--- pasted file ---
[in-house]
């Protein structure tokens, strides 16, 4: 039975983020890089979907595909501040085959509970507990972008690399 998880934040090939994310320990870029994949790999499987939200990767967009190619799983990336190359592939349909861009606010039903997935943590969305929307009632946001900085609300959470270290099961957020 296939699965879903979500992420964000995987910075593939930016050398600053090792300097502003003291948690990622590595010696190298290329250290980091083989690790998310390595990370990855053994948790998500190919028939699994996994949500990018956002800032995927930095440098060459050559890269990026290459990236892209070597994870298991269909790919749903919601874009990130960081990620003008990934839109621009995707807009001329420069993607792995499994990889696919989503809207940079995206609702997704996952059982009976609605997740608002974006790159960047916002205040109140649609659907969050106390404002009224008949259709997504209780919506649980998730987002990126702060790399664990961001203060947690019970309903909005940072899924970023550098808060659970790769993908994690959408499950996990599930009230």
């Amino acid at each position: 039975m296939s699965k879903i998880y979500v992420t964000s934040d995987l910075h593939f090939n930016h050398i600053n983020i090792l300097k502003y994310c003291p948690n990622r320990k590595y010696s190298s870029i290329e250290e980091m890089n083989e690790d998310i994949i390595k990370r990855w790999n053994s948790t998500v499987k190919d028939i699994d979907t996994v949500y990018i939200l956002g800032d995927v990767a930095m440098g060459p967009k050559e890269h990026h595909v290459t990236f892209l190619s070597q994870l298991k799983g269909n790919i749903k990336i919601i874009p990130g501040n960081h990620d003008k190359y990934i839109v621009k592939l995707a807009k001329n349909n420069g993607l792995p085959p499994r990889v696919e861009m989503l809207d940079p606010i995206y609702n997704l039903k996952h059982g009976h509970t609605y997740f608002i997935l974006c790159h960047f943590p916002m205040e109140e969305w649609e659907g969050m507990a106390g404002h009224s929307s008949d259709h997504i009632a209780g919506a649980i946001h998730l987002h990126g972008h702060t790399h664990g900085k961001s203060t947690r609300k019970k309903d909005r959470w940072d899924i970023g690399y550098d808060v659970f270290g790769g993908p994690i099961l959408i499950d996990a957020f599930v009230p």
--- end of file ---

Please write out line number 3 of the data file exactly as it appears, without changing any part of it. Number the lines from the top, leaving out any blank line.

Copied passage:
């Amino acid at each position: 039975m296939s699965k879903i998880y979500v992420t964000s934040d995987l910075h593939f090939n930016h050398i600053n983020i090792l300097k502003y994310c003291p948690n990622r320990k590595y010696s190298s870029i290329e250290e980091m890089n083989e690790d998310i994949i390595k990370r990855w790999n053994s948790t998500v499987k190919d028939i699994d979907t996994v949500y990018i939200l956002g800032d995927v990767a930095m440098g060459p967009k050559e890269h990026h595909v290459t990236f892209l190619s070597q994870l298991k799983g269909n790919i749903k990336i919601i874009p990130g501040n960081h990620d003008k190359y990934i839109v621009k592939l995707a807009k001329n349909n420069g993607l792995p085959p499994r990889v696919e861009m989503l809207d940079p606010i995206y609702n997704l039903k996952h059982g009976h509970t609605y997740f608002i997935l974006c790159h960047f943590p916002m205040e109140e969305w649609e659907g969050m507990a106390g404002h009224s929307s008949d259709h997504i009632a209780g919506a649980i946001h998730l987002h990126g972008h702060t790399h664990g900085k961001s203060t947690r609300k019970k309903d909005r959470w940072d899924i970023g690399y550098d808060v659970f270290g790769g993908p994690i099961l959408i499950d996990a957020f599930v009230p």